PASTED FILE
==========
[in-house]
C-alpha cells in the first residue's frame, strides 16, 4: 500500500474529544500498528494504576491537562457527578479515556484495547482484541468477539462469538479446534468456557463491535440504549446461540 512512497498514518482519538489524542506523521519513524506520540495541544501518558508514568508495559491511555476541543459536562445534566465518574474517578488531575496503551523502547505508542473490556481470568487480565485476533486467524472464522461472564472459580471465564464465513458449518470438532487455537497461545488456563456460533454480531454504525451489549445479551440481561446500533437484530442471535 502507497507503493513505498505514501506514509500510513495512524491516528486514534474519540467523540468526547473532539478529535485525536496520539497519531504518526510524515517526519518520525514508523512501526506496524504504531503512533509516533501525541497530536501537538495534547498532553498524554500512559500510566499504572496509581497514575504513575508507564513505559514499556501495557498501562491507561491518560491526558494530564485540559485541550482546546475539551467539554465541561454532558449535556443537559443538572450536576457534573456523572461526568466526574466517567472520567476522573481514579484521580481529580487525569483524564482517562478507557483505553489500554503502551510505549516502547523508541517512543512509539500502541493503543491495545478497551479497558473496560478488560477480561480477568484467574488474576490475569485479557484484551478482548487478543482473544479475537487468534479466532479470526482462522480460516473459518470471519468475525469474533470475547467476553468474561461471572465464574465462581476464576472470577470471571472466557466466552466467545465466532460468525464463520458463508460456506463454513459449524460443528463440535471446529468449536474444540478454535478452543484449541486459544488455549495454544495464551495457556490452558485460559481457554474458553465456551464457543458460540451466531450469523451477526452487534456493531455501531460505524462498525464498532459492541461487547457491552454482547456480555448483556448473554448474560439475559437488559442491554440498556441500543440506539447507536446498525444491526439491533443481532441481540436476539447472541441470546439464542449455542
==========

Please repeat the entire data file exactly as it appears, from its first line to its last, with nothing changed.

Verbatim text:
[in-house]
C-alpha cells in the first residue's frame, strides 16, 4: 500500500474529544500498528494504576491537562457527578479515556484495547482484541468477539462469538479446534468456557463491535440504549446461540 512512497498514518482519538489524542506523521519513524506520540495541544501518558508514568508495559491511555476541543459536562445534566465518574474517578488531575496503551523502547505508542473490556481470568487480565485476533486467524472464522461472564472459580471465564464465513458449518470438532487455537497461545488456563456460533454480531454504525451489549445479551440481561446500533437484530442471535 502507497507503493513505498505514501506514509500510513495512524491516528486514534474519540467523540468526547473532539478529535485525536496520539497519531504518526510524515517526519518520525514508523512501526506496524504504531503512533509516533501525541497530536501537538495534547498532553498524554500512559500510566499504572496509581497514575504513575508507564513505559514499556501495557498501562491507561491518560491526558494530564485540559485541550482546546475539551467539554465541561454532558449535556443537559443538572450536576457534573456523572461526568466526574466517567472520567476522573481514579484521580481529580487525569483524564482517562478507557483505553489500554503502551510505549516502547523508541517512543512509539500502541493503543491495545478497551479497558473496560478488560477480561480477568484467574488474576490475569485479557484484551478482548487478543482473544479475537487468534479466532479470526482462522480460516473459518470471519468475525469474533470475547467476553468474561461471572465464574465462581476464576472470577470471571472466557466466552466467545465466532460468525464463520458463508460456506463454513459449524460443528463440535471446529468449536474444540478454535478452543484449541486459544488455549495454544495464551495457556490452558485460559481457554474458553465456551464457543458460540451466531450469523451477526452487534456493531455501531460505524462498525464498532459492541461487547457491552454482547456480555448483556448473554448474560439475559437488559442491554440498556441500543440506539447507536446498525444491526439491533443481532441481540436476539447472541441470546439464542449455542